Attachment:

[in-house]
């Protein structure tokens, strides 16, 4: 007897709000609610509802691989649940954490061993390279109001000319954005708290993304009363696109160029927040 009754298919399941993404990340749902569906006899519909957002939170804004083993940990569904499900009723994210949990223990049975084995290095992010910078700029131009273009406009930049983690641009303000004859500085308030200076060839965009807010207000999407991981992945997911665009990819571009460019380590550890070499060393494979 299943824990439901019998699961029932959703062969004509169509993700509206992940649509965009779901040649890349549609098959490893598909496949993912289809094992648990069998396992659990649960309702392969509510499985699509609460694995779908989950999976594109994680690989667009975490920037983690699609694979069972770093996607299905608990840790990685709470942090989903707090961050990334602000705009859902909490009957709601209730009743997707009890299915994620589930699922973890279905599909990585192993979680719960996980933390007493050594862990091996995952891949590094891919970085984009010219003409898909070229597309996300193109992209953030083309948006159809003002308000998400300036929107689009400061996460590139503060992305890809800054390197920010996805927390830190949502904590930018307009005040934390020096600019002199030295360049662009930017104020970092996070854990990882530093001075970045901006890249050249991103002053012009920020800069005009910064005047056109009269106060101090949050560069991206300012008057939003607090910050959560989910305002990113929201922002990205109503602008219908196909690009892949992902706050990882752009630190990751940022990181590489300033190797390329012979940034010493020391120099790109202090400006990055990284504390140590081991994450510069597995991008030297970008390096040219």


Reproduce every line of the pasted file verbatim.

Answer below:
[in-house]
């Protein structure tokens, strides 16, 4: 007897709000609610509802691989649940954490061993390279109001000319954005708290993304009363696109160029927040 009754298919399941993404990340749902569906006899519909957002939170804004083993940990569904499900009723994210949990223990049975084995290095992010910078700029131009273009406009930049983690641009303000004859500085308030200076060839965009807010207000999407991981992945997911665009990819571009460019380590550890070499060393494979 299943824990439901019998699961029932959703062969004509169509993700509206992940649509965009779901040649890349549609098959490893598909496949993912289809094992648990069998396992659990649960309702392969509510499985699509609460694995779908989950999976594109994680690989667009975490920037983690699609694979069972770093996607299905608990840790990685709470942090989903707090961050990334602000705009859902909490009957709601209730009743997707009890299915994620589930699922973890279905599909990585192993979680719960996980933390007493050594862990091996995952891949590094891919970085984009010219003409898909070229597309996300193109992209953030083309948006159809003002308000998400300036929107689009400061996460590139503060992305890809800054390197920010996805927390830190949502904590930018307009005040934390020096600019002199030295360049662009930017104020970092996070854990990882530093001075970045901006890249050249991103002053012009920020800069005009910064005047056109009269106060101090949050560069991206300012008057939003607090910050959560989910305002990113929201922002990205109503602008219908196909690009892949992902706050990882752009630190990751940022990181590489300033190797390329012979940034010493020391120099790109202090400006990055990284504390140590081991994450510069597995991008030297970008390096040219």